(Alex Montes)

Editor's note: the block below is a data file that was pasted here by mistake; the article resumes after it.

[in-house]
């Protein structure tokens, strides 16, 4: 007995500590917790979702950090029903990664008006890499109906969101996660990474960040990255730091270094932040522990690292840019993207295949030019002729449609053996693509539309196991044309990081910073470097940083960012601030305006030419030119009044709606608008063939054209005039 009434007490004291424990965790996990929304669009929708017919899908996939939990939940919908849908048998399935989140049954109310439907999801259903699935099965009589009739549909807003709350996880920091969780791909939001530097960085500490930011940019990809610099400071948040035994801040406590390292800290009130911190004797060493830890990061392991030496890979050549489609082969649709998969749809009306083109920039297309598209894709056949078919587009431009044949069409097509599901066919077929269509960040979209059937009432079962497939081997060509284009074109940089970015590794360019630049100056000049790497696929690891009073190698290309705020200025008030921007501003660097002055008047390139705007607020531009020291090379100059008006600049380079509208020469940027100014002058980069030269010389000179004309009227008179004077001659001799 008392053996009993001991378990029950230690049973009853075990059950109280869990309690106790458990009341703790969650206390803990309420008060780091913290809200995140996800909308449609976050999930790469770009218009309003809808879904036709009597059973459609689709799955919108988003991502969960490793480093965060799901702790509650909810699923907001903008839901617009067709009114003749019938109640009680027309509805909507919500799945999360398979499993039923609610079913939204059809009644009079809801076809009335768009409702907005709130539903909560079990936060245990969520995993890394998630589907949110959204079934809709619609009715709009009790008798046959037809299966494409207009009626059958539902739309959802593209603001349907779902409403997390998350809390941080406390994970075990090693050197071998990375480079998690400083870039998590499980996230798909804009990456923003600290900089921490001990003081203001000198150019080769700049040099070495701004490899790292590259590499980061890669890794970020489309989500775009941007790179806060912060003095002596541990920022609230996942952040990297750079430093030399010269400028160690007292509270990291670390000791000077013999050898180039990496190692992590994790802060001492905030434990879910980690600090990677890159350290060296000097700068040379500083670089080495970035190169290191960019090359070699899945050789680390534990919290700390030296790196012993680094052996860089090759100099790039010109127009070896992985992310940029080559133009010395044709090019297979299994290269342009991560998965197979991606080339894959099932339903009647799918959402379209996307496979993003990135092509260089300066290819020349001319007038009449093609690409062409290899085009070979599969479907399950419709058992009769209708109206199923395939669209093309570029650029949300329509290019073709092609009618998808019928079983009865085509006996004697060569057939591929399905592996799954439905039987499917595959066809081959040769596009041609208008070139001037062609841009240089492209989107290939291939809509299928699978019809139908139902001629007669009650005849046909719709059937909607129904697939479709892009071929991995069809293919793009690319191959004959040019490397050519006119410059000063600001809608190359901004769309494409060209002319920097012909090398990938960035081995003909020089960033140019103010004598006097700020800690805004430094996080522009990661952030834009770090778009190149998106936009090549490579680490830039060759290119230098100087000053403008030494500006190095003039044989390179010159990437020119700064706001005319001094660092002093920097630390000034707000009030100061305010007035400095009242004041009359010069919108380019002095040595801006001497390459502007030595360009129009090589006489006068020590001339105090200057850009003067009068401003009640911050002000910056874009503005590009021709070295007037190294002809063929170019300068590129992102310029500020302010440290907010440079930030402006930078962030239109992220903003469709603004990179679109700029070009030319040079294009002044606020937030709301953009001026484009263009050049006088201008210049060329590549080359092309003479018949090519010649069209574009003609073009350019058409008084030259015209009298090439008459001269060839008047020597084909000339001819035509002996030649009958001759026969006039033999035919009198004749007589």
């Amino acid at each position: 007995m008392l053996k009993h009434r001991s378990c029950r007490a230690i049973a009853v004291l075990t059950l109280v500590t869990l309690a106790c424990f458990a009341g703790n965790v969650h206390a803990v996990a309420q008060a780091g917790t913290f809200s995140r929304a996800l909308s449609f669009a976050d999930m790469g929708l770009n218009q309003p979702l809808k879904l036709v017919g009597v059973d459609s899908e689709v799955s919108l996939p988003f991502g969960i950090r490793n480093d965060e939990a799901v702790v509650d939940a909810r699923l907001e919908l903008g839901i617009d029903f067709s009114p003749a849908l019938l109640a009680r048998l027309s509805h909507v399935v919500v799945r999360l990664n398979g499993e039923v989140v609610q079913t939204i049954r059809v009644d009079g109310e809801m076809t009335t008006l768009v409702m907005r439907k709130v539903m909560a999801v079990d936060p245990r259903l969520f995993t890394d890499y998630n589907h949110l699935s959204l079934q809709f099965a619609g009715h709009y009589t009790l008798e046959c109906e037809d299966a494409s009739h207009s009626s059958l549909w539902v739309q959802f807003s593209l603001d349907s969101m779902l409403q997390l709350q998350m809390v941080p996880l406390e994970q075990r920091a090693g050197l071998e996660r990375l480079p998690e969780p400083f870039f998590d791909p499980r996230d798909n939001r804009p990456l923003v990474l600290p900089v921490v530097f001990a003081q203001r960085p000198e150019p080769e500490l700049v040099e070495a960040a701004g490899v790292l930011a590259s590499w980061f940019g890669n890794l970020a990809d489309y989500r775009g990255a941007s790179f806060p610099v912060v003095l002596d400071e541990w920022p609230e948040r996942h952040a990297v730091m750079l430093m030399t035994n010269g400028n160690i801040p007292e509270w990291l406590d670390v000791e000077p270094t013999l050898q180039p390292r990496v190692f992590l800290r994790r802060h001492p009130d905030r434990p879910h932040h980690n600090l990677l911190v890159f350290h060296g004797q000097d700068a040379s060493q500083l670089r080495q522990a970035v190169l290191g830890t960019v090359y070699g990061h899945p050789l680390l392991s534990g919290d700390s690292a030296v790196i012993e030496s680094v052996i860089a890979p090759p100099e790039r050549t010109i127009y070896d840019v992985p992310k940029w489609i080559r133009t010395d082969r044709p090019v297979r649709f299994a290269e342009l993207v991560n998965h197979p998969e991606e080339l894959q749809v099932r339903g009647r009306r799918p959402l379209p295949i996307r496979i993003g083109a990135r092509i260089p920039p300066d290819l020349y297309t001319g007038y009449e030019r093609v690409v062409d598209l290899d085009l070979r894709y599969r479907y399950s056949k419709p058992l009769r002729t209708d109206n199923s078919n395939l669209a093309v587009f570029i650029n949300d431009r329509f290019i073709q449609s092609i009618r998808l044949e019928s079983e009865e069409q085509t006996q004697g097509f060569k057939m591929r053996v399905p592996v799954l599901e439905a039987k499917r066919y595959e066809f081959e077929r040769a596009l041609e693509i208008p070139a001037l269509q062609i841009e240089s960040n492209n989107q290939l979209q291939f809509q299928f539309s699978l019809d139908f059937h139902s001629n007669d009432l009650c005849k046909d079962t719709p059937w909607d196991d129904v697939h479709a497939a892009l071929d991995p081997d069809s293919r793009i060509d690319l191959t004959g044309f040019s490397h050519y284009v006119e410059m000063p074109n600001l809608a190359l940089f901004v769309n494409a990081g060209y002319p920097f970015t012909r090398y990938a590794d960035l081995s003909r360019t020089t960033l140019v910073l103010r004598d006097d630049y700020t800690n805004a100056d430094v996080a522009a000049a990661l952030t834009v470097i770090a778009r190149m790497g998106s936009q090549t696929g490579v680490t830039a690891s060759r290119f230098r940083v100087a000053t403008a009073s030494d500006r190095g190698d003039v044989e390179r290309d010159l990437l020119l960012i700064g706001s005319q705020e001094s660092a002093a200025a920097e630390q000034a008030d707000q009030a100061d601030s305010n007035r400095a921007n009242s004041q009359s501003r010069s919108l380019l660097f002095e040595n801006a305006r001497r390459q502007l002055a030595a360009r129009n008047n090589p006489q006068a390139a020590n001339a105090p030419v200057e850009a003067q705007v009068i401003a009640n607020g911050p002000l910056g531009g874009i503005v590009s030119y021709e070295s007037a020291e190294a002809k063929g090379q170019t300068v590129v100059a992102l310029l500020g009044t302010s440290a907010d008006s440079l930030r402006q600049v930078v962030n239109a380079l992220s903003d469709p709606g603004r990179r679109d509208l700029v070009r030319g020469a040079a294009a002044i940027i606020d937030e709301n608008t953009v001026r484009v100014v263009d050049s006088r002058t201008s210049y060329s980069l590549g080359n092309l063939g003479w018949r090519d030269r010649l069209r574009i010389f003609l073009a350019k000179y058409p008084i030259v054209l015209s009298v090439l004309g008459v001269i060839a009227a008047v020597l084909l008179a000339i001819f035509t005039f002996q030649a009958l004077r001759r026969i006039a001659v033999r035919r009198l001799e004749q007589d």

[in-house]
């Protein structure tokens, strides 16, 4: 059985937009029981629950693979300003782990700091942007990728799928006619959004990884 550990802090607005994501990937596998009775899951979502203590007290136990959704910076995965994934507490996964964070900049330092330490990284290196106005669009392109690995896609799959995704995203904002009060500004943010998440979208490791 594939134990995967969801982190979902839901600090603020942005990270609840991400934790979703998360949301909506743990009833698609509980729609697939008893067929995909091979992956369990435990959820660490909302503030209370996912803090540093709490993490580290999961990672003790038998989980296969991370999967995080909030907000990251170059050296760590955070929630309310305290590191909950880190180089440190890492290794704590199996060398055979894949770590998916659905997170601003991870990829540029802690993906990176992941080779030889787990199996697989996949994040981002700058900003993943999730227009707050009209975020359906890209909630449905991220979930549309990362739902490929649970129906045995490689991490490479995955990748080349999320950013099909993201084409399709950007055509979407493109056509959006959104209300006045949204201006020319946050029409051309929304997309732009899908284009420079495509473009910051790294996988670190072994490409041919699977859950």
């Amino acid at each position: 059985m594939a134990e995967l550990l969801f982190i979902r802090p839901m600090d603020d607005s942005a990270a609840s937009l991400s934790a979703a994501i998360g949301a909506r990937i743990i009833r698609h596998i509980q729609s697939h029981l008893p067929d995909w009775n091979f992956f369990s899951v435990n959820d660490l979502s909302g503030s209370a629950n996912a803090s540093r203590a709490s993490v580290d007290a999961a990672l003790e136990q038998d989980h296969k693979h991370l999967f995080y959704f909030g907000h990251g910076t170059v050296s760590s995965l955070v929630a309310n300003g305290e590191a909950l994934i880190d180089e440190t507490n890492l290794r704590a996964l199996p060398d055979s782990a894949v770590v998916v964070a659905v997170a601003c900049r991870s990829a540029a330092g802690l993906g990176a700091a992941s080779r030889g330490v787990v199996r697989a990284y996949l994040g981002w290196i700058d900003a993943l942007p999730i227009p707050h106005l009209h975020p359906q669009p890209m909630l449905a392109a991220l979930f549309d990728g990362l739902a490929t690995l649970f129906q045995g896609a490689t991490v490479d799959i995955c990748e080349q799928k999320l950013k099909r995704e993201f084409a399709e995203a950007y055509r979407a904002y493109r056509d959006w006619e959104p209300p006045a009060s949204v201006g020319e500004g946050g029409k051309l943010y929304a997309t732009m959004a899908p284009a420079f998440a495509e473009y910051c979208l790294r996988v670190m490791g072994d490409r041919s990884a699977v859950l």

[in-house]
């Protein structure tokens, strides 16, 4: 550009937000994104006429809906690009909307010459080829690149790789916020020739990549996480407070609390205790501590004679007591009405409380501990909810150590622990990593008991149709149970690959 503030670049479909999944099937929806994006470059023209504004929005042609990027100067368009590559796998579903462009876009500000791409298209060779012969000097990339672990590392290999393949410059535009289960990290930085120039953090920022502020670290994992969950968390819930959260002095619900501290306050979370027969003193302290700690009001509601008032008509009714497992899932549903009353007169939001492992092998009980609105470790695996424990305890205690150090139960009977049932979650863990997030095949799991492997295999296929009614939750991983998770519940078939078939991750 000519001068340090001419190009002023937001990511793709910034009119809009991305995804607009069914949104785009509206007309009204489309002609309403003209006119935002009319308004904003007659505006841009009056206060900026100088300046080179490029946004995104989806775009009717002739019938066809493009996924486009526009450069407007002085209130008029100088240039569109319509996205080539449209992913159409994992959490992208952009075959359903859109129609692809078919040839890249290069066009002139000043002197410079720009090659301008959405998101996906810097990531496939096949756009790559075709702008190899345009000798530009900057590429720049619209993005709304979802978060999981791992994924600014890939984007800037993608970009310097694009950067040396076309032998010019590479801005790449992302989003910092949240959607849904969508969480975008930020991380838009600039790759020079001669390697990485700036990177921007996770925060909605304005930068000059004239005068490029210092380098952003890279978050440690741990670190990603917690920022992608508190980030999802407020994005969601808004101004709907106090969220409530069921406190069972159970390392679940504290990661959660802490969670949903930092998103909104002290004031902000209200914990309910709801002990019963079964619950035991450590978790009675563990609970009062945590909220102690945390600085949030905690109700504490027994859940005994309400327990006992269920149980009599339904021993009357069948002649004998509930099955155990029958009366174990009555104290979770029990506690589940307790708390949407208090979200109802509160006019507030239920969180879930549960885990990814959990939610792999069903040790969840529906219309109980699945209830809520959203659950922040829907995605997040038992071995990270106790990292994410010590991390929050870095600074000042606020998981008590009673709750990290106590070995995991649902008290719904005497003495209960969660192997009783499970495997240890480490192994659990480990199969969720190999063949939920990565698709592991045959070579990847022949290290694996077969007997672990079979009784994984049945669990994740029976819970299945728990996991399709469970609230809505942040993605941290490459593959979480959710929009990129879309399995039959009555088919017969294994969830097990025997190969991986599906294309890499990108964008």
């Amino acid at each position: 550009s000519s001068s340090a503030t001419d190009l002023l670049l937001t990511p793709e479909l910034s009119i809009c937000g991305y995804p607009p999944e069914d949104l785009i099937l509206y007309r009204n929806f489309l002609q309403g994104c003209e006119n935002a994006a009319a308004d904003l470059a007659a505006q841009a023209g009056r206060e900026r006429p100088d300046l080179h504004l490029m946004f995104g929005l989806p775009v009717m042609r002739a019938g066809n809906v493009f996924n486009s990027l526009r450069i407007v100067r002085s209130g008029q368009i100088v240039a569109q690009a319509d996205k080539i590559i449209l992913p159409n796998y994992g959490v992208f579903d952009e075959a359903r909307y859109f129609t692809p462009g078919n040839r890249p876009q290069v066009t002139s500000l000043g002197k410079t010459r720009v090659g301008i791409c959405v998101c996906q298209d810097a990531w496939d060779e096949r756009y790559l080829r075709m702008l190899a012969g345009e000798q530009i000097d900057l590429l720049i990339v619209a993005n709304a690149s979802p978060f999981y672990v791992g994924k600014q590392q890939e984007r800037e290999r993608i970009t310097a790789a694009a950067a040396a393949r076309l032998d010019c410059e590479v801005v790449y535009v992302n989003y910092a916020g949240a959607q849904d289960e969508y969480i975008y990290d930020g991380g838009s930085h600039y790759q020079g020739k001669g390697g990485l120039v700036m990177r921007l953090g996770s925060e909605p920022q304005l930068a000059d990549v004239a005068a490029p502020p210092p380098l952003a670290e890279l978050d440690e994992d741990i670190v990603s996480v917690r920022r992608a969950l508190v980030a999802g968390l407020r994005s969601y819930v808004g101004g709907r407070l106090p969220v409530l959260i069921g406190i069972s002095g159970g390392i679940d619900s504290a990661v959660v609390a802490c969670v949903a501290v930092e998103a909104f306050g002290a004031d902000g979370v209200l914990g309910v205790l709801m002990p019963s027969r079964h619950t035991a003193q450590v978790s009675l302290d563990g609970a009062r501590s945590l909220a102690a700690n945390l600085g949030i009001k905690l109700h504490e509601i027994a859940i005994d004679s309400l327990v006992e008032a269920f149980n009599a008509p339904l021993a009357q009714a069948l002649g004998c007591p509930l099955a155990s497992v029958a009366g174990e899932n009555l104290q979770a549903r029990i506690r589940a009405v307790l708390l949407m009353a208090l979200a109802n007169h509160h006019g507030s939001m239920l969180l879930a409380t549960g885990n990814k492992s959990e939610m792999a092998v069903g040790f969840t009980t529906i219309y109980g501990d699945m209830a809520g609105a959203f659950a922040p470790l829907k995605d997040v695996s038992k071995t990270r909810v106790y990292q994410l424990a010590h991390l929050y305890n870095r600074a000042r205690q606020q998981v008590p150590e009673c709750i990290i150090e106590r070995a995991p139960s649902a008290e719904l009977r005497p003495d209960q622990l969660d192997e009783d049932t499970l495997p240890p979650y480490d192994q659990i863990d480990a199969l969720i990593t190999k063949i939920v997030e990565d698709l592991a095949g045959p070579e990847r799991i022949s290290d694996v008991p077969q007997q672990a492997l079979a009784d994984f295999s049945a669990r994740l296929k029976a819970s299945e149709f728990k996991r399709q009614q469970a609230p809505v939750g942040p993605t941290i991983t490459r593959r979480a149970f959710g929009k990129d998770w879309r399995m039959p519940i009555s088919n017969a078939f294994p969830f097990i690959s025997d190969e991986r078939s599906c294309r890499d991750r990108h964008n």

This negative coverage largely affects the overall perception of the league itself. If media members are consistently degrading the skill level and performance of the players within the league, it will lead to the league itself being seen as producing a low-quality product. One of the most glaring examples of this dynamic is the media’s constant need to call the NBA an offensive-minded league where no defense is played. This is a lazy narrative that glosses over the fact that the league has collectively become more skilled compared to the NBA of the 1980s/90s. This narrative also conveniently ignores the boom in three-point shooting that occurred between 2015-2018. Lazy narratives like this led to the NBA as a league being seen in a light that simply isn’t accurate.  On the flip side, some may argue that this negative coverage of the league isn’t all bad, as it leads to an increase in the overall popularity of the NBA and its star players. While this may be true if we’re looking at it from a pure engagement and popularity standpoint, but there are many downsides to having this kind of media coverage. For one, negative exposure can affect the NBA's relationships with sponsors, advertisers, and partners. Companies may hesitate to associate their brand with a league that is embroiled in controversy or negative publicity, leading to loss of sponsorship deals and revenue. NBA players often have individual endorsement deals with various brands. Negative exposure for the league can spill over to affect players' endorsement deals. Sponsors may be reluctant to renew contracts or may terminate existing deals if they believe their brand is at risk due to negative association with the NBA. This is especially evident in the NBA where, unlike baseball  and especially  football, in  basketball the players’ faces are easy to see and thus easy to use in advertisements,” which creates a “clearer identification between fans and individual players.” [1. Secular, Steven. The Digital NBA: How the World’s Savviest League Brings the Court to Our Couch. University of Illinois Press, 2023.] Because of this, the NBA’s presence in media and TV is much larger than other leagues such as the National Football League or the Major League Baseball. The NBA has the most marketable stars in all of sports because of how present any given player is throughout the season. Players play 82 games, giving advertisers time to structure ad campaigns and sponsorships centered on them. Often these players are very generous with their donations to non-profits within the local community and these endorsement deals are often relevant and important to the community for this reason. NBA players are in the limelight now more than ever. The popularity of the average NBA is much higher than it was 20 years ago with the rise of social media. These players’ lives are looked at under a microscope. One of the many skills that young basketball players are taught is how to respond to and interact with the media. "You're, in all humbleness, a big-time athlete, and I mean, in our case, we're in the NBA, and it's a dream for a lot of people. And so that means a lot of people are watching," Gradey Dick adds. "So, people are gonna try everything they can to just find different things out about you." [2. The Guardian (London, England). 2024. “‘Nothing Is Sacred’: NBA Players Are in the Public Eye like Never before; Social Media Runs the World, Celebrity Culture Runs Social Media, and NBA Players Are More Famous than Ever. All of It Has given Rise to Privacy Concerns Unthinkable Even a Decade Ago,”] Many programs, most notably Overtime Elite, a startup basketball league that is run by Overtime, a popular media outlet that covers all sports, makes it a point to train their young players on how to handle the media. The media has become a staple of NBA players lives with the increase for the demand of fan interaction and engagement on social media. As expected, players respond differently to this new age of NBA culture. Reigning NBA MVP Nikola Jokic has expressed his discomfort with the intrusive nature of NBA fans and has generally tried to stay away from the public eye. "Being famous, some people like it, some people don't. When I finish my career, I really wish nobody knows me," Jokic said. "I really don't like this life because, at the end of the day, we are just basketball players. We are just good at what we are doing. But the media is something that is around us, and, of course, we are getting paid because of the media, because of our popularity."  He added: "It just feels sad, whenever you go to the bar, restaurant, some game, people are just taking their phones out and trying to record you. I think that's really, I'm going to say, rude. It's not that I'm out showing myself; I'm just who I am."  The league and its organizations are actively working against this rising tide, trying to figure out how to keep information in-house before it gets leaked to the public and spirals into something much bigger -- something that could have a significant impact on how the organization is viewed or even how the players perform on the basketball court.” [3. The Guardian (London, England). 2024. “‘Nothing Is Sacred’: NBA Players Are in the Public Eye like Never before; Social Media Runs the World, Celebrity Culture Runs Social Media, and NBA Players Are More Famous than Ever. All of It Has given Rise to Privacy Concerns Unthinkable Even a Decade Ago”]  This relationship between the players and the media becomes much more complex when discussing what the players can and can’t talk about. For example, NBA Dallas Mavericks point guard Kyrie Irving has been outspoken when it comes to voicing his support for various causes and movements that he agrees with. When Irving played for the Brooklyn Nets, he was required by New York law to receive the COVID vaccine to play at the Barclay’s Center, the home court of the Brooklyn Nets. Irving publicly rejected this request and sat out for the rest of the season. While NBA players are encouraged to support movements that are generally viewed as good and worthwhile, they have been ridiculed for supporting causes that aren’t unanimously viewed as positive.  This begs the question of how many liberties NBA players really have, and if the league is really entitled to players’ participation in the media. Players generally stay within the “gray area” when it comes to speaking about controversial topics to the media. “Players’ neutrality favored the NBA and their respective eco- nomic futures in the league by seemingly kowtowing to Chinese national interests [4. Burroughs, Benjamin. “‘Stick to Sports’ and Critical Sports Media Industry Studies.”]. Between the U.S. and China, the NBA struggled to appease one side without alienating the other [5. Burroughs, Benjamin. “‘Stick to Sports’ and Critical Sports Media Industry Studies.”]”. The NBA is currently trying to find a balance with what they allow their players to say or speak about. They want to empower their athletes to be outspoken about causes they support, but sometimes these causes don’t align with the views of the league itself.